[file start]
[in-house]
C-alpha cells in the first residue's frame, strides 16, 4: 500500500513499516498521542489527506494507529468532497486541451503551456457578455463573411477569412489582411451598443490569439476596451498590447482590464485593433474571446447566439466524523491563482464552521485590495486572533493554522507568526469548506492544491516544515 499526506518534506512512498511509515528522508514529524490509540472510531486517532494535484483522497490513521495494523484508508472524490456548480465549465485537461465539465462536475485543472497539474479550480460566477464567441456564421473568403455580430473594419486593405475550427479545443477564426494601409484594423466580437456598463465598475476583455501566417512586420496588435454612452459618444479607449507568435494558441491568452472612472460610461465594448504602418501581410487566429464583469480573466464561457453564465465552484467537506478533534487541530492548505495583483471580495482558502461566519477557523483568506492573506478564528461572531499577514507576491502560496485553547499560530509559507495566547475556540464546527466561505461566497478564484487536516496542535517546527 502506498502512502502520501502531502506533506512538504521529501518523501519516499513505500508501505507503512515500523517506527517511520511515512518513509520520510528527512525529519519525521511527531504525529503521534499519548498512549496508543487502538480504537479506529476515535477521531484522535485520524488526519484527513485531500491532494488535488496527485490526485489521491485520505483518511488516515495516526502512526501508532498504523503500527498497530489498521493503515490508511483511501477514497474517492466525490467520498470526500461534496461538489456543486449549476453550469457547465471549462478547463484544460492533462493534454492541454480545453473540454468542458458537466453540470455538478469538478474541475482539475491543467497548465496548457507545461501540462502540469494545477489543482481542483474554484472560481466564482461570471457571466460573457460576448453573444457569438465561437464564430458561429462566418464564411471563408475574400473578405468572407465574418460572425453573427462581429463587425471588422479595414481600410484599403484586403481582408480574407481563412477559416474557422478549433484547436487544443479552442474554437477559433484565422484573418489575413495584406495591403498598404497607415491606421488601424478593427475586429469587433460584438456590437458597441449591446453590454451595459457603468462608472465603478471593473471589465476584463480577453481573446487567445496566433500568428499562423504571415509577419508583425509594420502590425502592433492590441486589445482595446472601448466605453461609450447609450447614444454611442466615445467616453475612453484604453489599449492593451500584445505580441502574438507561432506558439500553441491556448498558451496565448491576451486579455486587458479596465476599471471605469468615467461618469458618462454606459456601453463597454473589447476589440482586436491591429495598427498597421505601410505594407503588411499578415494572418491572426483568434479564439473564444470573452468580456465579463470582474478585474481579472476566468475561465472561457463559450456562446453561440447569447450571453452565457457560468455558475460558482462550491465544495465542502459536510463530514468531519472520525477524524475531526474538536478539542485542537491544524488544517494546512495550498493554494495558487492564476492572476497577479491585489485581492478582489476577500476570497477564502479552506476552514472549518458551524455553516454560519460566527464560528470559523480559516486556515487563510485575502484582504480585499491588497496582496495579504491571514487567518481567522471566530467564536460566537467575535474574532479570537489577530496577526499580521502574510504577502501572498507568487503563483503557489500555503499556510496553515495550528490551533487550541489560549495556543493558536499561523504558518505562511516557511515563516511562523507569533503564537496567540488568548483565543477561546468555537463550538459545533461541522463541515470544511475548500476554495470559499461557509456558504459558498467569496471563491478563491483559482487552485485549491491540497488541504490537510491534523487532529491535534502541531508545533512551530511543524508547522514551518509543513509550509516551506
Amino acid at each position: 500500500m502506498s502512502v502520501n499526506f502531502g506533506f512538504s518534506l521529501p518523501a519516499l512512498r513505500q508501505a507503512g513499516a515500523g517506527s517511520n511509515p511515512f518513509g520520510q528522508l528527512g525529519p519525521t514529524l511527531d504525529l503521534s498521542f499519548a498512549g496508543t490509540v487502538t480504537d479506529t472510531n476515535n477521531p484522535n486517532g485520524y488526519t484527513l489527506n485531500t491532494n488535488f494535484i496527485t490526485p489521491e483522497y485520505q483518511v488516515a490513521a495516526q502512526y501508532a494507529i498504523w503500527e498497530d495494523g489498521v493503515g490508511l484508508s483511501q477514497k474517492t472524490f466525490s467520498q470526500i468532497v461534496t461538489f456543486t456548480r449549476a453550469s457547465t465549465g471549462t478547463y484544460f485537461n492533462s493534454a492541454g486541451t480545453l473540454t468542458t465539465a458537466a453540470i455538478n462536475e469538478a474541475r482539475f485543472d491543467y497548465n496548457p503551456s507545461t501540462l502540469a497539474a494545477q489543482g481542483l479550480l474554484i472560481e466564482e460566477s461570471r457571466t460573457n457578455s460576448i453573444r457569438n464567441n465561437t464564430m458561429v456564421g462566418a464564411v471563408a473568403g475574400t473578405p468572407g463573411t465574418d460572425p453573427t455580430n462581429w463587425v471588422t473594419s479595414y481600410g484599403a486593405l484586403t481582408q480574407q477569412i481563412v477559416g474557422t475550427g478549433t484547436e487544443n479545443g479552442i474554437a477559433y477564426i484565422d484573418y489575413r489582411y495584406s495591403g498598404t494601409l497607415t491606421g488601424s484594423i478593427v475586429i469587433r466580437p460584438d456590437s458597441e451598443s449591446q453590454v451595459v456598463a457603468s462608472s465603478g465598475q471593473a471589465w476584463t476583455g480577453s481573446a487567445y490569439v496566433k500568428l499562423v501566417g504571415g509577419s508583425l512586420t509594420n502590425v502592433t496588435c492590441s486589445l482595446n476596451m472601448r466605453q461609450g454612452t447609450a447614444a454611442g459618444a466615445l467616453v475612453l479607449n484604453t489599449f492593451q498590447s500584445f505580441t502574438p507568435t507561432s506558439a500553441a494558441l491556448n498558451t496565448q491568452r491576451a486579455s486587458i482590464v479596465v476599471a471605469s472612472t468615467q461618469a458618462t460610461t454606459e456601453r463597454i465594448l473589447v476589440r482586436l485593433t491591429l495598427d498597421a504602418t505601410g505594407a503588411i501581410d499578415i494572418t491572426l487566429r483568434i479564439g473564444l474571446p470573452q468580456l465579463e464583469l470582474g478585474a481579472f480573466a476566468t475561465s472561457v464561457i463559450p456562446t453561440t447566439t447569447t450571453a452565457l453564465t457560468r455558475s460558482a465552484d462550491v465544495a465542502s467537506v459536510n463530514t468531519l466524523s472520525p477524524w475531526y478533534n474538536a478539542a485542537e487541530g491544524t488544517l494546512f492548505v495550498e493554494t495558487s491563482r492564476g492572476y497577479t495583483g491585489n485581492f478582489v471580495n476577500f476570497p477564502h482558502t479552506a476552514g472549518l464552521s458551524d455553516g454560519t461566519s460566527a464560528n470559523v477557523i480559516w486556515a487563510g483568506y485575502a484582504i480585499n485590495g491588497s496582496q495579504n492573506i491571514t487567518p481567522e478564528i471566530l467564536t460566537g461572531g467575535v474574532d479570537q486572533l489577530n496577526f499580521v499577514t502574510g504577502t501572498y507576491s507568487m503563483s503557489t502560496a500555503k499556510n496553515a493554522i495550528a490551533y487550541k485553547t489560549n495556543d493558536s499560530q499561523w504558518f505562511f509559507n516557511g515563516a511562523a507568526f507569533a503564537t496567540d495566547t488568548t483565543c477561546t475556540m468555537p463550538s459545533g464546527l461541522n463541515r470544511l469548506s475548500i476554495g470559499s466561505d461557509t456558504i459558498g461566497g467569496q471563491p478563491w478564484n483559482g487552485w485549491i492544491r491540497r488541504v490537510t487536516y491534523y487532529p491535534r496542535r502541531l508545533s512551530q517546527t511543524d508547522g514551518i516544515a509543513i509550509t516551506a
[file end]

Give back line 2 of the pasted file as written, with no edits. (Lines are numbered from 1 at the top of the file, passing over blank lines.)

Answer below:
C-alpha cells in the first residue's frame, strides 16, 4: 500500500513499516498521542489527506494507529468532497486541451503551456457578455463573411477569412489582411451598443490569439476596451498590447482590464485593433474571446447566439466524523491563482464552521485590495486572533493554522507568526469548506492544491516544515 499526506518534506512512498511509515528522508514529524490509540472510531486517532494535484483522497490513521495494523484508508472524490456548480465549465485537461465539465462536475485543472497539474479550480460566477464567441456564421473568403455580430473594419486593405475550427479545443477564426494601409484594423466580437456598463465598475476583455501566417512586420496588435454612452459618444479607449507568435494558441491568452472612472460610461465594448504602418501581410487566429464583469480573466464561457453564465465552484467537506478533534487541530492548505495583483471580495482558502461566519477557523483568506492573506478564528461572531499577514507576491502560496485553547499560530509559507495566547475556540464546527466561505461566497478564484487536516496542535517546527 502506498502512502502520501502531502506533506512538504521529501518523501519516499513505500508501505507503512515500523517506527517511520511515512518513509520520510528527512525529519519525521511527531504525529503521534499519548498512549496508543487502538480504537479506529476515535477521531484522535485520524488526519484527513485531500491532494488535488496527485490526485489521491485520505483518511488516515495516526502512526501508532498504523503500527498497530489498521493503515490508511483511501477514497474517492466525490467520498470526500461534496461538489456543486449549476453550469457547465471549462478547463484544460492533462493534454492541454480545453473540454468542458458537466453540470455538478469538478474541475482539475491543467497548465496548457507545461501540462502540469494545477489543482481542483474554484472560481466564482461570471457571466460573457460576448453573444457569438465561437464564430458561429462566418464564411471563408475574400473578405468572407465574418460572425453573427462581429463587425471588422479595414481600410484599403484586403481582408480574407481563412477559416474557422478549433484547436487544443479552442474554437477559433484565422484573418489575413495584406495591403498598404497607415491606421488601424478593427475586429469587433460584438456590437458597441449591446453590454451595459457603468462608472465603478471593473471589465476584463480577453481573446487567445496566433500568428499562423504571415509577419508583425509594420502590425502592433492590441486589445482595446472601448466605453461609450447609450447614444454611442466615445467616453475612453484604453489599449492593451500584445505580441502574438507561432506558439500553441491556448498558451496565448491576451486579455486587458479596465476599471471605469468615467461618469458618462454606459456601453463597454473589447476589440482586436491591429495598427498597421505601410505594407503588411499578415494572418491572426483568434479564439473564444470573452468580456465579463470582474478585474481579472476566468475561465472561457463559450456562446453561440447569447450571453452565457457560468455558475460558482462550491465544495465542502459536510463530514468531519472520525477524524475531526474538536478539542485542537491544524488544517494546512495550498493554494495558487492564476492572476497577479491585489485581492478582489476577500476570497477564502479552506476552514472549518458551524455553516454560519460566527464560528470559523480559516486556515487563510485575502484582504480585499491588497496582496495579504491571514487567518481567522471566530467564536460566537467575535474574532479570537489577530496577526499580521502574510504577502501572498507568487503563483503557489500555503499556510496553515495550528490551533487550541489560549495556543493558536499561523504558518505562511516557511515563516511562523507569533503564537496567540488568548483565543477561546468555537463550538459545533461541522463541515470544511475548500476554495470559499461557509456558504459558498467569496471563491478563491483559482487552485485549491491540497488541504490537510491534523487532529491535534502541531508545533512551530511543524508547522514551518509543513509550509516551506